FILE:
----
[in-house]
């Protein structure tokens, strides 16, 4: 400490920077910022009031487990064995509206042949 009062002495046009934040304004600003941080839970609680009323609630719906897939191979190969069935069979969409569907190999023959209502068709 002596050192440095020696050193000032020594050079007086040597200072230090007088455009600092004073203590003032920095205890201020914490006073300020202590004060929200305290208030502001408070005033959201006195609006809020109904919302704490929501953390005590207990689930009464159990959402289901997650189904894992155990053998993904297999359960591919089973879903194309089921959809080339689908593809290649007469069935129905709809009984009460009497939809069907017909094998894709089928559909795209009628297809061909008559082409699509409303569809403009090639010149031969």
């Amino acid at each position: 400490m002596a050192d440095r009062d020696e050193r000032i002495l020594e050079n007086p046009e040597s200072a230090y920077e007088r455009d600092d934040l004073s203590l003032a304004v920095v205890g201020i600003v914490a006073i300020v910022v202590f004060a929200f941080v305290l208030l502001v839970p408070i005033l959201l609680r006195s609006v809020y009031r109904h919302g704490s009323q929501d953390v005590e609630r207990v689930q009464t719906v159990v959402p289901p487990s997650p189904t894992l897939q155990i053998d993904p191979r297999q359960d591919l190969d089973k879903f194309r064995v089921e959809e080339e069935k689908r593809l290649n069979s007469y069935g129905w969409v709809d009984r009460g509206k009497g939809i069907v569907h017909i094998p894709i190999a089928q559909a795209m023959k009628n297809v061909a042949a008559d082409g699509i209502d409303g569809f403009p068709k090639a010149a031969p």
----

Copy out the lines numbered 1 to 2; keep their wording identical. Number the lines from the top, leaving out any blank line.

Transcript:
[in-house]
């Protein structure tokens, strides 16, 4: 400490920077910022009031487990064995509206042949 009062002495046009934040304004600003941080839970609680009323609630719906897939191979190969069935069979969409569907190999023959209502068709 002596050192440095020696050193000032020594050079007086040597200072230090007088455009600092004073203590003032920095205890201020914490006073300020202590004060929200305290208030502001408070005033959201006195609006809020109904919302704490929501953390005590207990689930009464159990959402289901997650189904894992155990053998993904297999359960591919089973879903194309089921959809080339689908593809290649007469069935129905709809009984009460009497939809069907017909094998894709089928559909795209009628297809061909008559082409699509409303569809403009090639010149031969």